Choosing wines in the changing spring weather

Lions, Lambs and other March Madness(es)…

In like a lion, out like a lamb, right?

Let’s face it, March just can’t make up its mind. It’s officially winter until the 20th, although the weather experts say that the meteorological spring — whatever that is — actually starts on March 1, which makes no sense to this weather non-expert. It’s cold, then it’s not, then it’s cold again, with wind and rain this time, followed by warming sunshine, bringing big rays of hope, at least for a day.

Through all this madness, what wine are you supposed to drink?!

Well, for you winter lions out there, this is still a great time to hibernate with some big reds and heavy whites. And for those who are bound and determined to “wine your way” into spring no matter the temperature, there are some great choices for you, too…including rosé!

For a weighty white, Belle Pente’s 2013 Willamette Valley Chardonnay is a gorgeous take on a classic varietal, coming from the hottest Chardonnay growing region around: Oregon. Consisting of all estate-grown fruit, both fermented and aged in French oak barrels, this wine is rich in color, bold in aromatics, and luscious on the palate with citrus tones, tropical fruit characteristics and a nuttiness reminiscent of an old burgundy blanc. It’s the best sub-$25 chardonnay I’ve had in a very long time and goes perfectly with cream sauce dishes, poultry and seafood.

On the lighter side, with a spring calling, there’s 2016 Guilhem Rosé from the Languedoc-Roussillon area of southern France. From one of the most prestigious wineries west of Provence, Mas de Daumas Gassac, Guilhem is a 50/50 blend of syrah & carignan, with a salmon color that shines. Its fresh berry fruit scents and red currant undertones make this the perfect fit for grilled meats, creative salads, and tart desserts. It lets you know that there are warm days close ahead.

For you red wine fans with spring in mind, spice is the name of the game with the 2016 Xiloca Garnacha, the bottle with the big “X” on it. Pronounced “the-LO-ca,” this racy red from Calatayud, Spain is 100 percent garnacha, the most widely planted grape in Spain. It has an intense blackberry color and captivating aromas of ripe red fruits wrapped around an earthy core. The freshness and well integrated tannins invite a second sip, as the intensity continues in a mouth-filling palate and a lingering fruit-filled finish. And the best part? It’s only $15.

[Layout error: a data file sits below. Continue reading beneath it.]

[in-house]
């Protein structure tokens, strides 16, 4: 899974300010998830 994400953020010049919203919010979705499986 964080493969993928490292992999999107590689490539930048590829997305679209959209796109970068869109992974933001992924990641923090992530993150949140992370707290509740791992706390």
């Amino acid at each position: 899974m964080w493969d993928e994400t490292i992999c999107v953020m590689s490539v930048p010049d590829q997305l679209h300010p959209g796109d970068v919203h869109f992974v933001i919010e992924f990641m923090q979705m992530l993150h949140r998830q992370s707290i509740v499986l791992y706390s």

And finally, for the heavyweight winter red wine fan, look no further than the 2014 Tikal Patriota Red from Argentina. Founded by Ernest Catena, a fourth-generation winemaker of Italian descent, Tikal represents all that is perfect about malbec with a healthy complement of “patriotic” old vine Bonarda. This wine made the Wine Spectator’s list of Top 100 Wines of 2015, and for very good reason. The color is a deep reddish purple, and the aromas of bright berry and cherry fruit explode. It’s big bodied, yet very balanced with luscious layers of raspberry, cherry, and cocoa flavors, with a hint of baking spice at the end that brings it all together. This is a big wine for grilled or smoked meats such as beef, pork, and yes, lamb.  

Yes, March is the “month of two seasons.” But, there’s a lot more than just a couple of wines to get you through it, so head down to your local wine shop…they’re waiting for you. Until next time, Happy vino’ing!  

Mark Luna
About Mark Luna 37 Articles
Mark Luna is a Portfolio Rep for Roanoke Valley Wine Company. He holds a WSET Level 3 (Advanced) certification through the Wine & Spirits Education Trust. He is also a certified Italian Wine Scholar, graduating with Honors, through the prestigious Wine Scholar Guild. Both certifications are industry recognized post-nominal accreditations. Through and beyond his work for RVWC, Mark writes, teaches and guest-speaks about wine in a variety of both industry and privately held events. He lives in Warrenton with his family. Mark can be reached at

Be the first to comment

Leave a Reply

Your email address will not be published.


This site uses Akismet to reduce spam. Learn how your comment data is processed.